The malware detected by Check Point is called “Julian” and gives hackers complete control of the user’s smartphone, allowing them to steal private e-mail information and user authentication codes.
Checkpoint’s head of mobility product management Michael Shaulov termed the incident “very alarming and represents the next stage of cyber attacks. We are witnessing a change in strategy by hackers, who are now attacking mobile devices to obtain sensitive information stored on them.”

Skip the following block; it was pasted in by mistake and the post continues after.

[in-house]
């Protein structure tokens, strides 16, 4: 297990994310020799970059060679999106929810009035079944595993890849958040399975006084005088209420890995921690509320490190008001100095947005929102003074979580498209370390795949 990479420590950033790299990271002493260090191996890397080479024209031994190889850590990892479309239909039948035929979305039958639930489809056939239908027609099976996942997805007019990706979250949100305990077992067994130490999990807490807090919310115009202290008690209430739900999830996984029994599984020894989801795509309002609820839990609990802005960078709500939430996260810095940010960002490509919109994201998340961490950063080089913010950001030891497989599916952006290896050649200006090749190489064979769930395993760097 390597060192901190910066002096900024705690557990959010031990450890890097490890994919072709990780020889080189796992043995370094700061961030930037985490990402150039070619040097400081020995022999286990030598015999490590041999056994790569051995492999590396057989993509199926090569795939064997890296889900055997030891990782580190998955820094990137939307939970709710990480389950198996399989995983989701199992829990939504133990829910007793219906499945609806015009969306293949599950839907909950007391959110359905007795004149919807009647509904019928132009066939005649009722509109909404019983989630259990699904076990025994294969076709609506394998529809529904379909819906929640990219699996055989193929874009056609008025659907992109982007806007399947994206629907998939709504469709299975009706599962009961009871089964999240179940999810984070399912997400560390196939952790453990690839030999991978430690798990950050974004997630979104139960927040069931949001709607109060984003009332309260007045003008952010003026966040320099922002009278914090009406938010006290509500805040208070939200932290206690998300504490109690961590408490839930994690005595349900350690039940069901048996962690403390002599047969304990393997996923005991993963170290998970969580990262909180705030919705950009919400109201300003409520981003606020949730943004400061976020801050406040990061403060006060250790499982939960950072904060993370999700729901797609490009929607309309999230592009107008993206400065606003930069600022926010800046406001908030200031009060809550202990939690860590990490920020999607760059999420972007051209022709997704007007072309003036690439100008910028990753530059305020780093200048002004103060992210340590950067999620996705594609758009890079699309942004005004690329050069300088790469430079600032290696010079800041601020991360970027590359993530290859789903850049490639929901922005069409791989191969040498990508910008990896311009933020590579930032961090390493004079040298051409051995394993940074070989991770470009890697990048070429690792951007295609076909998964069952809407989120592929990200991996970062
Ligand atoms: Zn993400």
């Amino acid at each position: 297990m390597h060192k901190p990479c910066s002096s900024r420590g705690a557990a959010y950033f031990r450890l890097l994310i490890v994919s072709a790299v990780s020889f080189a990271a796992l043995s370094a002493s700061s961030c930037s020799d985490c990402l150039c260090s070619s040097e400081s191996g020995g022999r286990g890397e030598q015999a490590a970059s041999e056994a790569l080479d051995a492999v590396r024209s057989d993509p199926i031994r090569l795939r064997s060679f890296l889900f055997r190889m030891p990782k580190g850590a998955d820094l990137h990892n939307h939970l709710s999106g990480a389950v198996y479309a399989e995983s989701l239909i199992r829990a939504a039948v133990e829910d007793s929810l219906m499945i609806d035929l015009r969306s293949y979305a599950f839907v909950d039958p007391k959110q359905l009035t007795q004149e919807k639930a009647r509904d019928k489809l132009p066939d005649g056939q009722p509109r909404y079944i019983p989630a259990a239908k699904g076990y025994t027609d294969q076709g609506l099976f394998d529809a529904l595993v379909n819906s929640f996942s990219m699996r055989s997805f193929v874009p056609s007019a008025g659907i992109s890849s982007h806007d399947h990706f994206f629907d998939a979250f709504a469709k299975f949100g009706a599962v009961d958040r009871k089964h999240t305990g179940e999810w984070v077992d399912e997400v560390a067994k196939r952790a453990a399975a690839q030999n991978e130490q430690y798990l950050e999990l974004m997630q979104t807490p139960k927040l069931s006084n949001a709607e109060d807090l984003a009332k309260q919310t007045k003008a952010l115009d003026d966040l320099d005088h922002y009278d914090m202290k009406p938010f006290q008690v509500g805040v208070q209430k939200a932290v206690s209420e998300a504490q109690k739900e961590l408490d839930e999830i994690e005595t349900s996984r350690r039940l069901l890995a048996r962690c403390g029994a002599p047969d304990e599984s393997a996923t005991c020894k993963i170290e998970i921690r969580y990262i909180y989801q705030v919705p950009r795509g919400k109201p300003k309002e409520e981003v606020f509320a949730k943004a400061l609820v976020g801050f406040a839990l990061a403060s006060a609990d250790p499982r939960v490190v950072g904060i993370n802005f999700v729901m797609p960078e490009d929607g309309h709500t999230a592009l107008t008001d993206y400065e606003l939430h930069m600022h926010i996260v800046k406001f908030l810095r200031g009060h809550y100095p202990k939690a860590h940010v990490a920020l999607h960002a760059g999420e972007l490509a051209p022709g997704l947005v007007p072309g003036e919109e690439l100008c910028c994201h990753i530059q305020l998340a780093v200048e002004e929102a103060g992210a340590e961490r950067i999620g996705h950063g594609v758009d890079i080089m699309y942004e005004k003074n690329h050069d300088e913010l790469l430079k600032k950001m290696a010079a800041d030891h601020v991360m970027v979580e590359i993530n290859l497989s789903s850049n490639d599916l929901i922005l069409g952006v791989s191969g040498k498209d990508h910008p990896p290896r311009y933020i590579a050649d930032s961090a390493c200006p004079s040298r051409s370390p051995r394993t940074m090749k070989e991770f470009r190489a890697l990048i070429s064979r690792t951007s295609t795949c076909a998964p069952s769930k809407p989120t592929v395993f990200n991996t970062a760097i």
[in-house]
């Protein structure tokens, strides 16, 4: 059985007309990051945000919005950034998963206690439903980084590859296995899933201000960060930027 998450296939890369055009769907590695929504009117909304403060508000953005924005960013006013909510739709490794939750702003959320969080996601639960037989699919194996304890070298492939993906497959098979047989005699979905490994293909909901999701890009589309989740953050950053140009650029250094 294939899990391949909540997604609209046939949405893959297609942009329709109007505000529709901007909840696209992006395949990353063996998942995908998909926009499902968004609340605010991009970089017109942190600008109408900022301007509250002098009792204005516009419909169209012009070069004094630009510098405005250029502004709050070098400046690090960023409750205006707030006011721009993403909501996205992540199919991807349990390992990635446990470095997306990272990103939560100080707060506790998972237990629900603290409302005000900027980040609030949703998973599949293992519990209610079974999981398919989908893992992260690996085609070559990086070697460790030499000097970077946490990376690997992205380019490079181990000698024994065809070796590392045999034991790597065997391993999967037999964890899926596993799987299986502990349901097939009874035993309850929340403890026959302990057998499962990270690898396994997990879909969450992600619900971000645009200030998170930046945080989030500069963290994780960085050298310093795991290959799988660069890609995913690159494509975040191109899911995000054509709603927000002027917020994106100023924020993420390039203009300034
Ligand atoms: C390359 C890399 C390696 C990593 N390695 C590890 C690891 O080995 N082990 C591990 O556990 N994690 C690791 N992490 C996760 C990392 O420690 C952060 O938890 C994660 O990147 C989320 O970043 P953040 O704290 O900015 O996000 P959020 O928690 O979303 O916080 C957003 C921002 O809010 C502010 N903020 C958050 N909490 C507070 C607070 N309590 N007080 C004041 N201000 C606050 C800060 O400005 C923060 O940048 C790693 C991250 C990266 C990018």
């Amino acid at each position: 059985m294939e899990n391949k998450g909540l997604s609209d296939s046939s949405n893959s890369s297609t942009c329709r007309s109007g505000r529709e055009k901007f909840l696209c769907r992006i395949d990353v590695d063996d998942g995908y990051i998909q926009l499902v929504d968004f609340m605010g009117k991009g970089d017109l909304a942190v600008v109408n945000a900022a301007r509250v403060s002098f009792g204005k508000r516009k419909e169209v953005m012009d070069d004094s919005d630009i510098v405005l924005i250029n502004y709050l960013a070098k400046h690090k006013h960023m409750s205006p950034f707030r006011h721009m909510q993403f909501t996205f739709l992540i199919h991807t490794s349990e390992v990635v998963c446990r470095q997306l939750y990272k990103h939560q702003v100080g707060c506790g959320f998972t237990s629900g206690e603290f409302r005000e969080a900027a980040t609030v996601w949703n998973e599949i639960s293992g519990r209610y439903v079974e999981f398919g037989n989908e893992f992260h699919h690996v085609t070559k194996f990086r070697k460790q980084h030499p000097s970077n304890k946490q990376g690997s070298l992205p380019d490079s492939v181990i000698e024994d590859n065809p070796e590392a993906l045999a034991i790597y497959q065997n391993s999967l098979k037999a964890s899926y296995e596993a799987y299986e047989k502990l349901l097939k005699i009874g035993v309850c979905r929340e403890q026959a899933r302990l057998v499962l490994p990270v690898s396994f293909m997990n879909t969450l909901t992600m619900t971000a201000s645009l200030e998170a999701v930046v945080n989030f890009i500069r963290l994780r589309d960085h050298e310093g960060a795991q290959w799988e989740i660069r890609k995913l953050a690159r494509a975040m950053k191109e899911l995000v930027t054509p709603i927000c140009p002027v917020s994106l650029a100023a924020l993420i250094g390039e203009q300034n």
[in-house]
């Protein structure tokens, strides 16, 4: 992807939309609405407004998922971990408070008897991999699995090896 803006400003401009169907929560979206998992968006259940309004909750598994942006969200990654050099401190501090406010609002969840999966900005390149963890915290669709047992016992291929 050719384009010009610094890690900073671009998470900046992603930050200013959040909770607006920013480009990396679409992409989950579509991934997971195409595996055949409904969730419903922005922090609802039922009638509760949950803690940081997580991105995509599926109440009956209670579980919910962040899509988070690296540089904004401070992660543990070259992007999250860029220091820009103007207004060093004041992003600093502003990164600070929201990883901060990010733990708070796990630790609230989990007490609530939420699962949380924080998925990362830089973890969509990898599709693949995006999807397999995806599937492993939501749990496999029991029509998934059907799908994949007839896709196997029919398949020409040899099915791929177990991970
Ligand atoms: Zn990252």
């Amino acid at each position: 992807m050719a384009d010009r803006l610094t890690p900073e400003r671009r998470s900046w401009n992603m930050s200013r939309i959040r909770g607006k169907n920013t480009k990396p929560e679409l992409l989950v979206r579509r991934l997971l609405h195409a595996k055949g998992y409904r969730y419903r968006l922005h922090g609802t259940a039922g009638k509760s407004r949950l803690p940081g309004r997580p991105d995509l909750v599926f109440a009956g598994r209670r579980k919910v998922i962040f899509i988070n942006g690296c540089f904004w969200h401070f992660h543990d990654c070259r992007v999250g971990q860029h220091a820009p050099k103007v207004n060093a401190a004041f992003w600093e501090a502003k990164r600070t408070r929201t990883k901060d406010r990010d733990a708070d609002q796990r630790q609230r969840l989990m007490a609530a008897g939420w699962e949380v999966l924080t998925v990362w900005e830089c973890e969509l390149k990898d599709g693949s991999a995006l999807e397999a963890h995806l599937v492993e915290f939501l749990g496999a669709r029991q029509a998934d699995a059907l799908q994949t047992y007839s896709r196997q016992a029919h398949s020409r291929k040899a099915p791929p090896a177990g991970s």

In August, Checkpoint exposed four security flaws that they said could potentially affect some 900 million Android phones.
The vulnerabilities were discovered in software on processors manufactured by U.S. firm Qualcomm.
Checkpoint teams took six months reverse engineering Qualcomm’s code, said Shaulov at the time.